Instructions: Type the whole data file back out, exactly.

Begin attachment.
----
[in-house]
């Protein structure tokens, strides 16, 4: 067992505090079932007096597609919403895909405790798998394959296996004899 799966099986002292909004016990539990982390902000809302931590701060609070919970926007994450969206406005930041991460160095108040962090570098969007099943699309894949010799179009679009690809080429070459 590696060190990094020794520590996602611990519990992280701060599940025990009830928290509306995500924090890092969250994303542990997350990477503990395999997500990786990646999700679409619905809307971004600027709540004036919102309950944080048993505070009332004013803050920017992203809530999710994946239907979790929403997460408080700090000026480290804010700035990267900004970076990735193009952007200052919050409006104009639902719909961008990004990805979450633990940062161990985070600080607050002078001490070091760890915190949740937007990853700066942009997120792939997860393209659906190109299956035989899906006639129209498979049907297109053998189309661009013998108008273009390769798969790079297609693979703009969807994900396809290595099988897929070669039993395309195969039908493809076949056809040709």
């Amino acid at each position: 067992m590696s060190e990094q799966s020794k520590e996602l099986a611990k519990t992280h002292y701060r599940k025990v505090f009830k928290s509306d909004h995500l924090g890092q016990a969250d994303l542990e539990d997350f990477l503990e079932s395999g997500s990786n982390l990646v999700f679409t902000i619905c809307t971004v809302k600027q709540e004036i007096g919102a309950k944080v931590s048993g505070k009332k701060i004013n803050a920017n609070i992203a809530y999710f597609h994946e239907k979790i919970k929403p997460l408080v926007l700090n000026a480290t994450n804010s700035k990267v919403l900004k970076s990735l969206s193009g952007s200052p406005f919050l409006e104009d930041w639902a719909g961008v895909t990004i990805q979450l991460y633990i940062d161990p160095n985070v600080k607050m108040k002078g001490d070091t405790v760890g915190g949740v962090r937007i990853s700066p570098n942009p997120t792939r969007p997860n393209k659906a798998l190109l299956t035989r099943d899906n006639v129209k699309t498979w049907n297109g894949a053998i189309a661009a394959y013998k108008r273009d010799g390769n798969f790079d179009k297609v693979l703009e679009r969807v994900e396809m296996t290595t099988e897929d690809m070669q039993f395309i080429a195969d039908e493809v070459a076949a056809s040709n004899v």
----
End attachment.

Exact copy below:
[in-house]
């Protein structure tokens, strides 16, 4: 067992505090079932007096597609919403895909405790798998394959296996004899 799966099986002292909004016990539990982390902000809302931590701060609070919970926007994450969206406005930041991460160095108040962090570098969007099943699309894949010799179009679009690809080429070459 590696060190990094020794520590996602611990519990992280701060599940025990009830928290509306995500924090890092969250994303542990997350990477503990395999997500990786990646999700679409619905809307971004600027709540004036919102309950944080048993505070009332004013803050920017992203809530999710994946239907979790929403997460408080700090000026480290804010700035990267900004970076990735193009952007200052919050409006104009639902719909961008990004990805979450633990940062161990985070600080607050002078001490070091760890915190949740937007990853700066942009997120792939997860393209659906190109299956035989899906006639129209498979049907297109053998189309661009013998108008273009390769798969790079297609693979703009969807994900396809290595099988897929070669039993395309195969039908493809076949056809040709």
């Amino acid at each position: 067992m590696s060190e990094q799966s020794k520590e996602l099986a611990k519990t992280h002292y701060r599940k025990v505090f009830k928290s509306d909004h995500l924090g890092q016990a969250d994303l542990e539990d997350f990477l503990e079932s395999g997500s990786n982390l990646v999700f679409t902000i619905c809307t971004v809302k600027q709540e004036i007096g919102a309950k944080v931590s048993g505070k009332k701060i004013n803050a920017n609070i992203a809530y999710f597609h994946e239907k979790i919970k929403p997460l408080v926007l700090n000026a480290t994450n804010s700035k990267v919403l900004k970076s990735l969206s193009g952007s200052p406005f919050l409006e104009d930041w639902a719909g961008v895909t990004i990805q979450l991460y633990i940062d161990p160095n985070v600080k607050m108040k002078g001490d070091t405790v760890g915190g949740v962090r937007i990853s700066p570098n942009p997120t792939r969007p997860n393209k659906a798998l190109l299956t035989r099943d899906n006639v129209k699309t498979w049907n297109g894949a053998i189309a661009a394959y013998k108008r273009d010799g390769n798969f790079d179009k297609v693979l703009e679009r969807v994900e396809m296996t290595t099988e897929d690809m070669q039993f395309i080429a195969d039908e493809v070459a076949a056809s040709n004899v």